Sources of information can be critical to an article writer’s posting quality. An article writer has many tricks of the trade that they use to entice their readers into reading their good quality content. But do you know where they get their research from?
While we wish it were so, we’re not all able to have the gift of gab and be able to write an article or blog post on a whisper of a prayer and have it sound right. Most writers need to do some degree of research before sitting down and putting good quality content to a word processor or text editor. So here are 4 sources for research I use as an article writer.
Sources of Information
I consider Wikipedia to be my best friend. You see, I usually start with this resource first. Why? Wikipedia is my stepping stone to gain an understanding on a particular subject. It’s never my plan to rely wholly on this online encyclopedia. I can still remember my English teacher telling me never, ever use just one resource when writing. You need to make sure that your facts are accurate.
From within a particular Wiki page, I can usually gain valuable insight into locations, meaning, history and trends, all wrapped into one neat little package. After I pick and choose the information that I want to use for my notes, then I’m ready to proceed to another source to either back up or argue the points I might wish to emphasize in my article. But hmmm, what’s a good direction to go from here? Oh, I know. I can go to the web search engines.
Web Search Engines
You’re probably all familiar with the most familiar web search engine of Google, but did you know that there can be lots? For example, just from doing research for this article, I found a brand new site How Many Are There. To my amazement, just written and posted today was an article that seemed to be very apropos for what I’m writing to you about now. The name of the article is How Many Search Engines Are There? According to this article, there are over 30! Listed among them were some of my old familiar friends amongst a wide array of new ones that I had never heard of.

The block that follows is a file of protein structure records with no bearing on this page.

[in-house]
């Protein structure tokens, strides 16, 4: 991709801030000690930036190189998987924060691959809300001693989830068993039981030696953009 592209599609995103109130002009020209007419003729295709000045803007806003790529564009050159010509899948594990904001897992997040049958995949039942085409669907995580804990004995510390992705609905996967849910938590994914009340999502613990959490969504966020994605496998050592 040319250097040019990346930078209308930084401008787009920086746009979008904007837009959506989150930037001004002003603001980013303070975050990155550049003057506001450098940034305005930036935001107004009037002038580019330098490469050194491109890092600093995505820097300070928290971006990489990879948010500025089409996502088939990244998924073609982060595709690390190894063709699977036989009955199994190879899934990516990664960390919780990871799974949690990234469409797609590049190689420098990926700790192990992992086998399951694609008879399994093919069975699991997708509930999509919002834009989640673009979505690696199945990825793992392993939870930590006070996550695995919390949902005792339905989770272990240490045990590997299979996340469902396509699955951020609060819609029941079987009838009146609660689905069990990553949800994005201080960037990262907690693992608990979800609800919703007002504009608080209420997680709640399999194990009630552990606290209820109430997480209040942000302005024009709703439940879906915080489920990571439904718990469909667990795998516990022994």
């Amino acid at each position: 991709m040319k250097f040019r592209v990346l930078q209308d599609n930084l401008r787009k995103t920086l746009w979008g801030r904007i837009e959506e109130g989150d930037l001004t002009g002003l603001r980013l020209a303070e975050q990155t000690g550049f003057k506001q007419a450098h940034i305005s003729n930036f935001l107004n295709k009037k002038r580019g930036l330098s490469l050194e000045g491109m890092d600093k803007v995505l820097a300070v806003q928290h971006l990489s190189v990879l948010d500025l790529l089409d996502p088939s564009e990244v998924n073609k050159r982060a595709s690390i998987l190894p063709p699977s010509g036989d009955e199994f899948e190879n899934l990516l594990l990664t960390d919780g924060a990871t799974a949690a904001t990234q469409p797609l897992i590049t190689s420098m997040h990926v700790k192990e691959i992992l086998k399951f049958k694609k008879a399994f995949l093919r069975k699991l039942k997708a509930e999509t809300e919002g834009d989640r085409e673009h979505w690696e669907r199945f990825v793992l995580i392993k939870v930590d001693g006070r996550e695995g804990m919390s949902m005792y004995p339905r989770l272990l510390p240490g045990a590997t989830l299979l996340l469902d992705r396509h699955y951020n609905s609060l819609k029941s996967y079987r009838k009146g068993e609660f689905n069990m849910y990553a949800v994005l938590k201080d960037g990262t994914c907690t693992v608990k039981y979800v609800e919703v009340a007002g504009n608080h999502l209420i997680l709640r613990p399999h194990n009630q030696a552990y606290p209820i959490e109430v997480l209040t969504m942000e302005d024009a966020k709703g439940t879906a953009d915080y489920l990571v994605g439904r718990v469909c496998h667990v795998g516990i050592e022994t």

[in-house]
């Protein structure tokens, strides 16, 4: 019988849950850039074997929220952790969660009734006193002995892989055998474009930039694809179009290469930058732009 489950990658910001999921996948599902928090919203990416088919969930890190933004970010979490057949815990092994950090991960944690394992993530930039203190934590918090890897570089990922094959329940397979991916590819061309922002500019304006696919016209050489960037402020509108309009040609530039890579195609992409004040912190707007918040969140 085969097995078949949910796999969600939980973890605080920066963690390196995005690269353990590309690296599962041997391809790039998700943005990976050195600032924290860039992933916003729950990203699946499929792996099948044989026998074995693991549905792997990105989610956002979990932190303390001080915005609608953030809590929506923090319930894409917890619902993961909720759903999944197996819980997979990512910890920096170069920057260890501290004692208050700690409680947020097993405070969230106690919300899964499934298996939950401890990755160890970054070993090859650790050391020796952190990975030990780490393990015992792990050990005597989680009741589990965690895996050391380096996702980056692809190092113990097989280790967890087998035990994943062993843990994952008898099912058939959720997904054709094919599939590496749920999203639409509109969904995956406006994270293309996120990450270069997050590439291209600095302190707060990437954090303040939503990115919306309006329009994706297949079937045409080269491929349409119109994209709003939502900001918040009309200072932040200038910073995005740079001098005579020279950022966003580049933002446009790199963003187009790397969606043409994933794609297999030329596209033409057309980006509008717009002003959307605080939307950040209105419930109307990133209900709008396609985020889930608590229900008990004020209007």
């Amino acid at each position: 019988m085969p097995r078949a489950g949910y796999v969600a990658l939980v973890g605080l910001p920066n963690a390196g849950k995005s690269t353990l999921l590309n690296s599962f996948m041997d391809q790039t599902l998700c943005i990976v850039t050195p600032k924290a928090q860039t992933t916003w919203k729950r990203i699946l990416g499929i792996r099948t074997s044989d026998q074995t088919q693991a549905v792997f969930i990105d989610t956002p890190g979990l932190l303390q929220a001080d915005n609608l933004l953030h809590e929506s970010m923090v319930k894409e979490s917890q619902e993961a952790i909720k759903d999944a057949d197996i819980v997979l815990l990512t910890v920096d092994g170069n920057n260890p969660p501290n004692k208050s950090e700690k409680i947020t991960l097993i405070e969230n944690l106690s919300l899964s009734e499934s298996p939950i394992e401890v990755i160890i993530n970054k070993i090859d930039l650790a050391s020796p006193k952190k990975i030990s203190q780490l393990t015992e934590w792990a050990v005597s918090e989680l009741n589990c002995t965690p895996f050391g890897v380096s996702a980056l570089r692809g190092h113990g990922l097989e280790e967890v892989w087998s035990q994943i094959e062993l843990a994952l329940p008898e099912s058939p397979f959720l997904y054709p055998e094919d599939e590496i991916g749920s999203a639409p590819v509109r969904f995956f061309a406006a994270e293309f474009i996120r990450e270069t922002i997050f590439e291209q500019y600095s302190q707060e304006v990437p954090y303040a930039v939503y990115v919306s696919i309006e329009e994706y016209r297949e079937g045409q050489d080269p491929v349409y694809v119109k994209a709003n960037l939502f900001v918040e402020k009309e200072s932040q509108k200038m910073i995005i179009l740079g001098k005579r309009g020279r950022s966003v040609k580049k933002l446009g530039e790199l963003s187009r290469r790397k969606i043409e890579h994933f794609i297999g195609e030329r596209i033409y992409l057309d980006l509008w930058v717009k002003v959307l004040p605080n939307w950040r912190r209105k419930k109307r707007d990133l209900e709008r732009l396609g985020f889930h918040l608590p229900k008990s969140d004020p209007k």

Since it’s never wise to rely just on one source of information, I will be checking out other sources on the Internet as well to make sure that I’m not printing information that will misguide my readers. Remember, I alluded to the fact that I want to write good quality content.
YouTube is a resource that I have just started using. While I’ve noticed that not all videos are good quality, I have found some that can be used to substantiate a ‘how to’ process to make it easier for me to explain the different steps to my readers. A word of caution I might add here is Do Not Plagiarize. Give credit where credit is due.
Social Media Sites
Now some of you might be saying, “I can’t believe you are going to recommend using social media as resources for information. Let me explain. Especially with the social media sites like Facebook, Twitter, and LinkedIn, you can gain some valuable insight into corporate profiles, websites, missions and goals and new quality content that they are posting to their pages. In addition, you can get a sense of upcoming events that might be useful for what you are writing on.
Now I’m not suggesting that everyone use the same 4 sources of information for research in order to write good quality content. What I am saying is that these resources work for me and give me a sense of organization that I can use for gaining good quality information that I can write about. After all, I really don’t know everything there is to know about every subject. Everyone can use a little help somewhere.
Pam Lokker is a skillful writer and proficient virtual assistant. She is co-owner of Borlok Virtual Assistants, the place to get global expert VA services with quality and on-time delivery.